Bring Up The Bodies is the title of Hillary Mantel’s Booker shortlisted sequel to her previous Booker prize winning novel Wolf Hall. Picking up where her last novel finished, we return to Tudor England and find Thomas Cromwell at the height of his powers. His benefactor, King Henry, is married to Anne Boleyn, at least for the time being.
The present Queen of England’s position is tenuous due to her shouldering the blame for not having produced a male royal heir, as well as her unpopularity with the general populace who view her as a witch. On top of this the plain and chaste Jane Seymour, who is every inch Anne’s opposite, has caught Henry’s eye.
The novel being a sequel shares much the same merits and flaws as its predecessor. Again I found Mantel’s over-identification with her protagonist, Thomas Cromwell, to be to the books detriment. Cromwell is presented as a sort of Tudor James Bond, his decisions always correct and his lines always the best. The author’s breathless portrayal of him stretches credibility at times and undermines the book’s verisimilitude, a move potentially fatal in the sober world of historical fiction. Even when he appears to have failed at a task you can be sure that it is part of his cunning plan. His opponents are all scoundrels and depicted in such a negative light that sometimes the novel veers towards a “goodie vs baddie” dichotomy.
While reading the novel I admit that at times I entertained the childish refrain of “If you love Cromwell so much why don’t you marry him Hilary?” While I can sympathise with the fact that the author is attempting to address the imbalance in the portrayal of Cromwell, which has tended towards the negative at least from the Victorian period onwards, her blatant partisanship somewhat marred my enjoyment of the novel.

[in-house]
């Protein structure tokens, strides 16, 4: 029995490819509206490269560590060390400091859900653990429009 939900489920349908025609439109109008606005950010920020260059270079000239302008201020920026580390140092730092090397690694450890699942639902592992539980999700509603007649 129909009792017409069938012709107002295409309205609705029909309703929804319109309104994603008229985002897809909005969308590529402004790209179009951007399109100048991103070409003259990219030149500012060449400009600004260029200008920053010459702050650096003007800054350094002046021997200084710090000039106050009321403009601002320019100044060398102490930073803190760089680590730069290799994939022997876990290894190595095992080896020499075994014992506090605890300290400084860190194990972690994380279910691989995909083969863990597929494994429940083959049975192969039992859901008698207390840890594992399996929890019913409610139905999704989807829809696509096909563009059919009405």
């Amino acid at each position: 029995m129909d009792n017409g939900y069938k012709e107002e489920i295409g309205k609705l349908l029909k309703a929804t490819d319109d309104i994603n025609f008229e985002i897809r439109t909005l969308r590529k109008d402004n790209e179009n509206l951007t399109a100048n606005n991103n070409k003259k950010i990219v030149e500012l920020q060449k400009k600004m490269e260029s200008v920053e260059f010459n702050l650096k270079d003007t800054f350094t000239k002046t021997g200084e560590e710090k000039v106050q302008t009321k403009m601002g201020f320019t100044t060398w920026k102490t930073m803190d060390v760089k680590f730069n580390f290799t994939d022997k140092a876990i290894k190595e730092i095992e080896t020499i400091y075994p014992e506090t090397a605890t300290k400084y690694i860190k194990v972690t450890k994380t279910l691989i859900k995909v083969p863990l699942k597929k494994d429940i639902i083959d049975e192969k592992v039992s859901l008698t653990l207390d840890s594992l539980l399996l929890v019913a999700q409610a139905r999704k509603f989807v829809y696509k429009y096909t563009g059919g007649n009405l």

Like Wolf Hall, the novel features a strong supporting cast filled with a wide array of fascinating and amusing characters. My favourite of Mantels new characters has to be the foul mouthed French boy Christophe, whose talent for profanity is without peer. Depictions of Cromwell’s domestic life are also a success, perhaps because the character is allowed to appear ridiculous around his family, much of the novel’s humour takes place there. The domestic passages are written with real warmth and provide a welcome relief from the tense atmosphere of Henry’s court.
Where Bring up the Bodies excels over Wolf Hall is that it moves along at a brisker pace, having had the expository foundations laid by its forerunner. The challenge for writers of historical fiction lies in finding the correct balance between the demands of historical accuracy and those of art. On this point I feel Bring Up The Bodies outdoes Wolf Hall, which sometimes buckled under the weight of history. I found Bring Up The Bodies also displays slightly better prose, its opening paragraph in particular being one of the more arresting pieces of writing I have read recently.
While some reviews have suggested the reading of Wolf Hall to be unnecessary in order to enjoy Bring Up The Bodies, I strongly disagree. Without being familiar with major characters such as Cardinal Wolsey or Thomas More, a reader, excepting Tudor history enthusiasts, will find certain passages unclear and confusing. While the novel will not be rendered incomprehensible, I cannot understand why anyone would seek diminish their enjoyment of Bring Up The Bodies experience by forgoing Wolf Hall.
The true success of Mantel’s retelling of Cromwell’s story lies in the fact that she tells us a tale which we may already abe vaguely familiar with and makes it fresh and engaging. Mantel should also be commended for the scale of her ambition, a trait she shares with her protagonist. If you enjoyed Wolf Hall you will find much to admire in Bring up the Bodies. If you did not enjoy Wolf Hall you may not. I for one look forward to the third part of this trilogy.